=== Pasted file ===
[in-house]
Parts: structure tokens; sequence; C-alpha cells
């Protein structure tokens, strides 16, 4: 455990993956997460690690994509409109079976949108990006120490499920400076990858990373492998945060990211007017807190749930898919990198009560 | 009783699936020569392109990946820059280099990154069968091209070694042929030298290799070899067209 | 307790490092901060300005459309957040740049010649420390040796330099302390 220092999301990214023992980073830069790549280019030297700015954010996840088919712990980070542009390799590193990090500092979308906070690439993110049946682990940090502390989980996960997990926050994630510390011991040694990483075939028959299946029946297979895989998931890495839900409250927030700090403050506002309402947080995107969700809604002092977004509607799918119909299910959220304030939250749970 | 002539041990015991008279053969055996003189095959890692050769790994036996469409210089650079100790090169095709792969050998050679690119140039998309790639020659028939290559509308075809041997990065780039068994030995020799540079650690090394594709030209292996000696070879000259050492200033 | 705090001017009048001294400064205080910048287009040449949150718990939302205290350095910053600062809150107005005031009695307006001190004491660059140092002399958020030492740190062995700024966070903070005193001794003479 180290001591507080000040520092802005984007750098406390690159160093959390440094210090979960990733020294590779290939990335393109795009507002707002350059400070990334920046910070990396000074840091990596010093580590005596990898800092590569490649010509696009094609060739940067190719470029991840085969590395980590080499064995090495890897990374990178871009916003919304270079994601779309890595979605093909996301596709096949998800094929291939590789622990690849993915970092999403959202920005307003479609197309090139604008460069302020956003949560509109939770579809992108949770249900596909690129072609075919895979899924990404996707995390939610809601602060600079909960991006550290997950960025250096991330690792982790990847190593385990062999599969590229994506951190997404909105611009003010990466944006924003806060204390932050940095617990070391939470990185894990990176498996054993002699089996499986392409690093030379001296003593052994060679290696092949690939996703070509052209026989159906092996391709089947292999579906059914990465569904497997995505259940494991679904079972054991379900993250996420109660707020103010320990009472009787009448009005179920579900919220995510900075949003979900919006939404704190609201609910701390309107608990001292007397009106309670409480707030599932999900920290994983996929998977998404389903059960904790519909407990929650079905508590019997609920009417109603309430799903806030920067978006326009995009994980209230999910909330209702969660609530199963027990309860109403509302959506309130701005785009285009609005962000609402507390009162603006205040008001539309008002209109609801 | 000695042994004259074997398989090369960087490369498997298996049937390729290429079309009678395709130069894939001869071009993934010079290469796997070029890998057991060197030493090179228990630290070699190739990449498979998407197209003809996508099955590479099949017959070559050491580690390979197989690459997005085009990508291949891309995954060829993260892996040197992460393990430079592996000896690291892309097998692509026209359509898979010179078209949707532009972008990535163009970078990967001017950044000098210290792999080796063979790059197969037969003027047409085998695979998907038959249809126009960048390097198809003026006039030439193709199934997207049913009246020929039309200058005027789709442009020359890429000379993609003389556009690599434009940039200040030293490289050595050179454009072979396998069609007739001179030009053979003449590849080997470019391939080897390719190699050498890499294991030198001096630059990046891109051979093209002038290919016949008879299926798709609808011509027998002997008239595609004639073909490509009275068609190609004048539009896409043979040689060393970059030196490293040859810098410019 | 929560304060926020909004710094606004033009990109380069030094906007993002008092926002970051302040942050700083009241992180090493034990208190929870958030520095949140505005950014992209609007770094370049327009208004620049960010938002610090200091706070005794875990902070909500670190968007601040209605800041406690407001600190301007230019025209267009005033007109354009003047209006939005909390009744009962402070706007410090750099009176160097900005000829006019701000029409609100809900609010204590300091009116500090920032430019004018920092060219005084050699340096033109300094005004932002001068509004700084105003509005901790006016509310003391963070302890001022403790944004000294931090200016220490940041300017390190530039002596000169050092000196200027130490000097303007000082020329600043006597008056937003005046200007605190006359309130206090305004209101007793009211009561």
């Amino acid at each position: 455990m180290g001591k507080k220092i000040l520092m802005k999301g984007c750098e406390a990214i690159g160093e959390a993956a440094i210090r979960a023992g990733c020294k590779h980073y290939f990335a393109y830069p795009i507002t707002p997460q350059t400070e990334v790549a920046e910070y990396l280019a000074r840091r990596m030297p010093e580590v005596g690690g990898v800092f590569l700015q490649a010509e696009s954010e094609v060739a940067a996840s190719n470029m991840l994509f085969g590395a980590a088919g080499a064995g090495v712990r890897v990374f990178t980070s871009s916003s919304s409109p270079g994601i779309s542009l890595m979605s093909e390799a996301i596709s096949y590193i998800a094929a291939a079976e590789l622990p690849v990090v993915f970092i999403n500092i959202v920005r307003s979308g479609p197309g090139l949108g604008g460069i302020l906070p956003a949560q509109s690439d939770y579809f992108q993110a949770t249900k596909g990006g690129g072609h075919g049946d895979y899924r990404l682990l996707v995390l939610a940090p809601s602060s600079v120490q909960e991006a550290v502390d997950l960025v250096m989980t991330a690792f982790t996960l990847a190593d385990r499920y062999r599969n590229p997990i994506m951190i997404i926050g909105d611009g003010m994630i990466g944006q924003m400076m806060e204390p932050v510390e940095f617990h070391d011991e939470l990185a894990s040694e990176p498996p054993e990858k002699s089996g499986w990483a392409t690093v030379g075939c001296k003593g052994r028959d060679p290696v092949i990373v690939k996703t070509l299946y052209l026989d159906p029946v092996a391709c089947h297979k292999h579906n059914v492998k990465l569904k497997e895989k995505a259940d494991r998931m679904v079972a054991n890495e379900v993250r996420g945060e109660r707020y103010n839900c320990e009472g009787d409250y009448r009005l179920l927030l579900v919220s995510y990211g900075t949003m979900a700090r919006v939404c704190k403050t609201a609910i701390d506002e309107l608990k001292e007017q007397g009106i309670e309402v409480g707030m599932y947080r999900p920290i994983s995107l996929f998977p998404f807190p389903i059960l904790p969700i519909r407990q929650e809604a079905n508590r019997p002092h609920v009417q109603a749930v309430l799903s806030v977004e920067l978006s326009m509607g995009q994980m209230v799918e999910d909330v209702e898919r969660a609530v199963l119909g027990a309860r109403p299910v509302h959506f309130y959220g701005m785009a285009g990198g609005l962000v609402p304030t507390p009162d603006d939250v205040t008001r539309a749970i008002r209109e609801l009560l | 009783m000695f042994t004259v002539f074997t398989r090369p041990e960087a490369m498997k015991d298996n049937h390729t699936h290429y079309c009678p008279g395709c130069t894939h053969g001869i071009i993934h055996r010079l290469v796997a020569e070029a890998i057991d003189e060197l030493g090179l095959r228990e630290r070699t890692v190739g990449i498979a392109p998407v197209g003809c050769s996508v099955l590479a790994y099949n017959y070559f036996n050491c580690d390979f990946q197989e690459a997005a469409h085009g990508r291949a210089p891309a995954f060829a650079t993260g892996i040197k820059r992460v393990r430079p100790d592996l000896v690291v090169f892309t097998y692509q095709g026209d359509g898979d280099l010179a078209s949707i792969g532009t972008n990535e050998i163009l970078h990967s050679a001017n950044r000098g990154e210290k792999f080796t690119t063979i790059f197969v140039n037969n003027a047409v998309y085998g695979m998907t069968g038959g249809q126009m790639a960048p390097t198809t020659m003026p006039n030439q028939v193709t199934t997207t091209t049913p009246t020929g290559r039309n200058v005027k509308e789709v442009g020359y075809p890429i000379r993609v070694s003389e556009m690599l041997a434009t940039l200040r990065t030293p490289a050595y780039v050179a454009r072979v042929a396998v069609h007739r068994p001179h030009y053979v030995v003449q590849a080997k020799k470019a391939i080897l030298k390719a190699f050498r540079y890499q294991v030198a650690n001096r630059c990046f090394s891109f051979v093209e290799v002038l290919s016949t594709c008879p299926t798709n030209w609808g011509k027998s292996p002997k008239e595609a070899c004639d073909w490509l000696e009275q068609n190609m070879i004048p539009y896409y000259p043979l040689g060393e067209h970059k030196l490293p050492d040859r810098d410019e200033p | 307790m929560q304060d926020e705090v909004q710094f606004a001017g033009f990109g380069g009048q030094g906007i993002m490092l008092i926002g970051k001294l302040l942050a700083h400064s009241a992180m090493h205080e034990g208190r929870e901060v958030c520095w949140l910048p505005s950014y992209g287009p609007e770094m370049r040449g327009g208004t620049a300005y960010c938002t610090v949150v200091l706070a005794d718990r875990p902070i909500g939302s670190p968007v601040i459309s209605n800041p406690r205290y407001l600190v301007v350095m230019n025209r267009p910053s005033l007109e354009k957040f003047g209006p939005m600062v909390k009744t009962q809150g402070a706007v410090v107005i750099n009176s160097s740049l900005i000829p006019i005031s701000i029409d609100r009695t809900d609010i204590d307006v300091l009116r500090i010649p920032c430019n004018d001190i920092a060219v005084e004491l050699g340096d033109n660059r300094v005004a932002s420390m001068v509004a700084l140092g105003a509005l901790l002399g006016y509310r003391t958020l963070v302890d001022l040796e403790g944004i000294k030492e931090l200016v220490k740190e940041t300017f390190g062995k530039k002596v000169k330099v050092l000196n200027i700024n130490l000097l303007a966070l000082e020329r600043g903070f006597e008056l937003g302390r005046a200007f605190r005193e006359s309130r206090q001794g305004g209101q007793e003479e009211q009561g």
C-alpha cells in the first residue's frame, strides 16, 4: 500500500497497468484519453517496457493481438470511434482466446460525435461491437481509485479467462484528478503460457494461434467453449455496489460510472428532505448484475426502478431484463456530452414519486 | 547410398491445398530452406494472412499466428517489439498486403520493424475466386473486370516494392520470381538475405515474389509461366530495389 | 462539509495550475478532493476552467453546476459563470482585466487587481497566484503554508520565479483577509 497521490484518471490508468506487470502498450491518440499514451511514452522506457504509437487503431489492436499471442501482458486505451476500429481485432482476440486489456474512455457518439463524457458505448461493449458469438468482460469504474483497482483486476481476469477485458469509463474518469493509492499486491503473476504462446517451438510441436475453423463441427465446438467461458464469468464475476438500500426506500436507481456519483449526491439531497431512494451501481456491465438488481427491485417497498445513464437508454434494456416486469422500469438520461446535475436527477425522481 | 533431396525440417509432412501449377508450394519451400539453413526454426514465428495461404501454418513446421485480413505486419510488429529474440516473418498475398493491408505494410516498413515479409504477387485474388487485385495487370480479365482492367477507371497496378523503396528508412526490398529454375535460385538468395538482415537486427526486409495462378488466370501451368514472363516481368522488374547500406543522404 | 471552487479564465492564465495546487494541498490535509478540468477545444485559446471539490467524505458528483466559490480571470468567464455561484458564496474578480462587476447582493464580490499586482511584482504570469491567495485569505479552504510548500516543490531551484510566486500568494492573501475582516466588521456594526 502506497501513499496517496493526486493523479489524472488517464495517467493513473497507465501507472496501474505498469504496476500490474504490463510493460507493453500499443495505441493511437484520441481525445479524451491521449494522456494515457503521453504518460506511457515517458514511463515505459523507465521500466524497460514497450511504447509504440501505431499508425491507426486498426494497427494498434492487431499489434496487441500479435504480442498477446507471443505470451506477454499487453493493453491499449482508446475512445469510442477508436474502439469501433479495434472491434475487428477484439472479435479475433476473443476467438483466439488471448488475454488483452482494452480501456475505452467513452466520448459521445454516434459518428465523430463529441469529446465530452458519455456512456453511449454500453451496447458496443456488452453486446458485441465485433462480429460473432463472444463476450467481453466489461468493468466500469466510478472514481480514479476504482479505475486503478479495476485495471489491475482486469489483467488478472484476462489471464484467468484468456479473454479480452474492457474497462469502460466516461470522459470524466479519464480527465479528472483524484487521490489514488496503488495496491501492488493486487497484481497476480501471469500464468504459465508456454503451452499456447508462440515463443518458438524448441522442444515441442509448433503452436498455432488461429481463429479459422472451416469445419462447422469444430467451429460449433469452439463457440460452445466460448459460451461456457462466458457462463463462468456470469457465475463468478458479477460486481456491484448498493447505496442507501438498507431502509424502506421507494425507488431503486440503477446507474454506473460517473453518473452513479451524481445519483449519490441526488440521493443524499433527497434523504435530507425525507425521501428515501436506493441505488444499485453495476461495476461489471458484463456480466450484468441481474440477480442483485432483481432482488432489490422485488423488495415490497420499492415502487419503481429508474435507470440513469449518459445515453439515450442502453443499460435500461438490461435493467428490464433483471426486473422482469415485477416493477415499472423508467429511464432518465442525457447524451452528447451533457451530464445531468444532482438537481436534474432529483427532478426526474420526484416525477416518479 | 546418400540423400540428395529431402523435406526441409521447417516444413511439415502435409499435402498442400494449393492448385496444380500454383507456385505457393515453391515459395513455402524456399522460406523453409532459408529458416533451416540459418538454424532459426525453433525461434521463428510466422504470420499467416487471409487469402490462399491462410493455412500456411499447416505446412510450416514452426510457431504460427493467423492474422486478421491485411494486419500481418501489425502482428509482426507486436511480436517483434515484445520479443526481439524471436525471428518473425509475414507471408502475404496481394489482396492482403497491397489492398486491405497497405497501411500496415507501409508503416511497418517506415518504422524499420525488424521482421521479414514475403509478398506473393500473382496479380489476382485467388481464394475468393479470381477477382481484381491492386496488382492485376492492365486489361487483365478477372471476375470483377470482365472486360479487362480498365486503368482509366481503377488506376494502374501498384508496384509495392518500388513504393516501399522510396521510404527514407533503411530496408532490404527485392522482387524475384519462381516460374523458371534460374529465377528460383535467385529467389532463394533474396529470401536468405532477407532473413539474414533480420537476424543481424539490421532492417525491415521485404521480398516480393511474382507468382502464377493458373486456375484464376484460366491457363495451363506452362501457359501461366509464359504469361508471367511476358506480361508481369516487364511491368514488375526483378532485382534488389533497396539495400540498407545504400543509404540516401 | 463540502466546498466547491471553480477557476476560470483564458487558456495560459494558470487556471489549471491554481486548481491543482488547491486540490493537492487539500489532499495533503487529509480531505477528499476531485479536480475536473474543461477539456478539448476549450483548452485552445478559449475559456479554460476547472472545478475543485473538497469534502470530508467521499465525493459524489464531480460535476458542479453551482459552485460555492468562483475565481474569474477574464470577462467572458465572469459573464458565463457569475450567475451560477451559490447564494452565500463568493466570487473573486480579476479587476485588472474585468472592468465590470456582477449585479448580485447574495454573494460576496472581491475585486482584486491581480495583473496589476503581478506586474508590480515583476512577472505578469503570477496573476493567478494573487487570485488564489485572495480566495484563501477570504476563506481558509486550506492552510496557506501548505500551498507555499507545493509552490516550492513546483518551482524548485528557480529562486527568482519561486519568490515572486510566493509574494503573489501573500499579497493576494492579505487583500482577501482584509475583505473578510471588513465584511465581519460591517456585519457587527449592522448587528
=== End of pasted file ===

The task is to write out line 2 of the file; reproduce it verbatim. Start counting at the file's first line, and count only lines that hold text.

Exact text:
Parts: structure tokens; sequence; C-alpha cells